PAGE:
Last week, I talked about why it’s important to create a sense of urgency about reaching targets. This week, I want to take that idea one step further and discuss why it’s important that targets be reached.
You might think that everyone has guiding principles and works toward them. But unless they are clearly enunciated and clearly understood, it’s difficult to set goals and measure progress. Yet having a measuring stick is important, because the potential payoff is big.
Here’s our story:
Two and a half years ago, we launched our cloud-based dashboard. It was an important move for Klipfolio, and it set us on the path to significant growth.
One of our very early “musts” was that our products be ‘self-serve’ – in other words, that users be able to set up and manage the dashboards by themselves, without having to call in support from their IT team or worry about writing code.
We set that as a guiding principle not for any internal reasons, but because our early customers were telling us they needed a self-serve product that could be managed by the business user. In other words, a product that was user-friendly.
The reality is that our early product was not that easy to manage.
I often use our own dashboard to build Klips for my own use – in other words, I use Klipfolio the way a customer would.
One of the first Klips I built two and a half years ago pulled together our overall website metrics – things like the number of visitors, how long visitors stayed on the website, and how many pages they looked at.
It was a great Klip at the time, but it was not easy to create. It probably took me six to eight hours of hard work to get it working. The way I had to calculate formulas was hard and repetitive, the visual indicators showing positive or negative performance over the previous 30 days were separate image files I had to link to, and decoding the Google Analytics API was a pure nightmare.
A few weeks ago, it was time to renovate that Klip. The original Google Analytics data source I worked so hard to configure failed because Google changed the version of the API I was using.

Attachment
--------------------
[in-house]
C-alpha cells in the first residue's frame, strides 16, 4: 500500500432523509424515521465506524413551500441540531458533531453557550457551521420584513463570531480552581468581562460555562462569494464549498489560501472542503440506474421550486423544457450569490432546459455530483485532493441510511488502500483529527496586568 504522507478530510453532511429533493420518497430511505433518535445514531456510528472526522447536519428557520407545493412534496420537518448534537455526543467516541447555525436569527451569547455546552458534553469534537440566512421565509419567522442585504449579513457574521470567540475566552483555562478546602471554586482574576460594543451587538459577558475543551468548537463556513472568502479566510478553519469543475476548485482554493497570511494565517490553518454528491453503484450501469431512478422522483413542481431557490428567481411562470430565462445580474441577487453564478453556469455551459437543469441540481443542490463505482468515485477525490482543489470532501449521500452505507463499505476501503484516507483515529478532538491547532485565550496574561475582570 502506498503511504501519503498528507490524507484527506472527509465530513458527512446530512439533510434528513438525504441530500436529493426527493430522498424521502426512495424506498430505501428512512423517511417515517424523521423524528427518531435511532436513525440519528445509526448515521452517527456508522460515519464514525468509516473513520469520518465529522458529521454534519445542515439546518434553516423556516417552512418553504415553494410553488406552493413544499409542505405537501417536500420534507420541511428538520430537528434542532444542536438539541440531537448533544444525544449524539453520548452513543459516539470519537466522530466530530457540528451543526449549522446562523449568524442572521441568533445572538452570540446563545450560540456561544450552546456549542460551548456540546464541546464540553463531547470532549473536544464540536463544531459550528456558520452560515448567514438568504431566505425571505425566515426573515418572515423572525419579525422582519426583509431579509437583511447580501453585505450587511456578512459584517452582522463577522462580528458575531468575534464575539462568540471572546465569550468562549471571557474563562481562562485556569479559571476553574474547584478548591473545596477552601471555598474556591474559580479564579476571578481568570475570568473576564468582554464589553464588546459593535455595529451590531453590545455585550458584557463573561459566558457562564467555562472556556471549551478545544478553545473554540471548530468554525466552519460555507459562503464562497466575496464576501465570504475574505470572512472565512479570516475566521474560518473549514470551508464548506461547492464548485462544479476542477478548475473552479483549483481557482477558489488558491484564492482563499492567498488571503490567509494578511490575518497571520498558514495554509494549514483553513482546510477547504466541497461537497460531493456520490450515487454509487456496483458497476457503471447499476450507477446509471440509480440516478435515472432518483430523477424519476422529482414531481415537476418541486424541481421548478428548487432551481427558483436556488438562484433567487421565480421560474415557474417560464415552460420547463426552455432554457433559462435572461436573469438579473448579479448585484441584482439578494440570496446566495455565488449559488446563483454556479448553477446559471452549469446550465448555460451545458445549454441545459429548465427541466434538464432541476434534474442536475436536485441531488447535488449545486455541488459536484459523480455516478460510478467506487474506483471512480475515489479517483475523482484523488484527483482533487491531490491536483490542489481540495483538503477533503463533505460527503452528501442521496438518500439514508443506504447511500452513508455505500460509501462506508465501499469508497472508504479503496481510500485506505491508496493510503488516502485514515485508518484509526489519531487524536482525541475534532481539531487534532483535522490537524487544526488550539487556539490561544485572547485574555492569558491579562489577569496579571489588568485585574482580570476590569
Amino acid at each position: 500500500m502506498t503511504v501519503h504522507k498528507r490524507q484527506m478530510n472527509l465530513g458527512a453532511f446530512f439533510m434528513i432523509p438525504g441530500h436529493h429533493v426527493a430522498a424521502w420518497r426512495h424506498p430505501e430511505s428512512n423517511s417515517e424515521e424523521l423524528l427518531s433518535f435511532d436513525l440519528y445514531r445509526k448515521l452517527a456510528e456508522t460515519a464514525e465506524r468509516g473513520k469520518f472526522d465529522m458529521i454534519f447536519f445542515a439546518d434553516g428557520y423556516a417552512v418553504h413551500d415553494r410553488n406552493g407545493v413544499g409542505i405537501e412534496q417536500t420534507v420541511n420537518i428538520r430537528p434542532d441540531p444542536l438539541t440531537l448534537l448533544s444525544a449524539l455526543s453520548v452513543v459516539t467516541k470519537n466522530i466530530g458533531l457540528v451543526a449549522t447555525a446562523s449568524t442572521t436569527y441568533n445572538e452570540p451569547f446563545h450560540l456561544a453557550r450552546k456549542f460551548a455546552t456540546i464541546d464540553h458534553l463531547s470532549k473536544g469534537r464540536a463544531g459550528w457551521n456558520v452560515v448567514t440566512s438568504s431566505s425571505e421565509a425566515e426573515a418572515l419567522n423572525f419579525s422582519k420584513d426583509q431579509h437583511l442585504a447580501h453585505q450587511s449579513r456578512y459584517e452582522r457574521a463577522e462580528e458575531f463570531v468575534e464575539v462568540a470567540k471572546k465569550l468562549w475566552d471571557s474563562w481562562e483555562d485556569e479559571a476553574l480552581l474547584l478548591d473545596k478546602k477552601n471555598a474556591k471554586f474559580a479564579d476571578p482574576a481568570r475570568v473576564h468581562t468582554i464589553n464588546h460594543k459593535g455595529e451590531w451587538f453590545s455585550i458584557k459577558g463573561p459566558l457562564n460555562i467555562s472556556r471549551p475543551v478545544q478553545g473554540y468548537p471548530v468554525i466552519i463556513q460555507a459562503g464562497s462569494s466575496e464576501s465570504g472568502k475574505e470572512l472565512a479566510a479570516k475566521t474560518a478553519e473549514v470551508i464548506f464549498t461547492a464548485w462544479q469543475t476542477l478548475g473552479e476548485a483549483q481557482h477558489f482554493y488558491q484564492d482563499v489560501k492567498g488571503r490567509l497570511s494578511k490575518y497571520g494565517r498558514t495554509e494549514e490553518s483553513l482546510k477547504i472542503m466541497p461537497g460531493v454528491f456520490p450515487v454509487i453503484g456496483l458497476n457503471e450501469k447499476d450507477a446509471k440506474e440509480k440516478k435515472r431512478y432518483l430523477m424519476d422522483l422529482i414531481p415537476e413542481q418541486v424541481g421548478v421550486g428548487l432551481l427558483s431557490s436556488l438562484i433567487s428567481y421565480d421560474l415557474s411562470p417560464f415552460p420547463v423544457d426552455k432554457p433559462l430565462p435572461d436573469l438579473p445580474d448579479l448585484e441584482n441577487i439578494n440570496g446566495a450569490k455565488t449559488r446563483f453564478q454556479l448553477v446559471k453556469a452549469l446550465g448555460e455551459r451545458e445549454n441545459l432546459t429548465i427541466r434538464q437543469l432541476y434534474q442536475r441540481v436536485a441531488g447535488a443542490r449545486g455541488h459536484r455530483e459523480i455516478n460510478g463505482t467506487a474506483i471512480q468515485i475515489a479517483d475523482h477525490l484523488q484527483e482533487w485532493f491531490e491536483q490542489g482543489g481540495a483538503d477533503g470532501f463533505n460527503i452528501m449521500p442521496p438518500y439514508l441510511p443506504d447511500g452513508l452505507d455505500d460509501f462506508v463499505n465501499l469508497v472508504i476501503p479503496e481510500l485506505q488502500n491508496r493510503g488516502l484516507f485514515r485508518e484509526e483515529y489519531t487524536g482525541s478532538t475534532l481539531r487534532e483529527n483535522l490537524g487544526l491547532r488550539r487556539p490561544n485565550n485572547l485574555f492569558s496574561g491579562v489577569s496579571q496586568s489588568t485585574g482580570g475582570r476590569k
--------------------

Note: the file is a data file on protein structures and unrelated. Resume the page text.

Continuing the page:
I was shocked at how easily I was able to update that Klip.
It took me about half an hour, from start to finish. And it’s not because I have become more adept at these things.
The experience highlighted for me how much closer we’ve come to the self-serve promise. There was much we had accomplished.
As an example, I was able to configure a Google Analytics data source for that Klip in four or five clicks, and no code was required. That is a huge hurdle that has been eliminated. I was also able to set up visual indicators, using simple conditions similar to what I’m used to in Excel.
And there was a series of similar experiences that I was now able to do quickly and on my own, whereas two and a half years ago, building this Klip close to killed me.
The updated Klip, which took me about 30 minutes to build. It is better than the original Klip, which took me close to an entire day to create.
We would not have been able to accomplish that without having guiding principles and setting and reaching targets all along the way.
Over the last two and a half years, we invested all along the line so that people who are not software developers can build their Klips quickly and build value every step of the way by reducing the involvement of highly paid developers.
This fundamental principle of self-service is really powerful. We know that a number of our clients build their own Klips at night, from home - when there generally are no colleagues to turn to for help, and no developers to complete a task. So it has to be that easy.
Improving the user experience was a conscious decision on our part. We knew – and our customers told us – that we needed a journey that was self-serve. And if I can count my recent experience as scientific proof, I’d say that in the last two and a half years there has been a 10-fold improvement in the time it takes to build a Klip.
By defining your must-haves, by setting targets, and by motivating people to reach them, we’ve dramatically improved our product. We’re not done - not even close. It’s an on-going process.
Allan Wille is a Co-Founder and Chief Innovation Officer of Klipfolio. He’s also a designer, a cyclist, a father and a resolute optimist.
Originally published August 28, 2015, updated Jun, 18 2019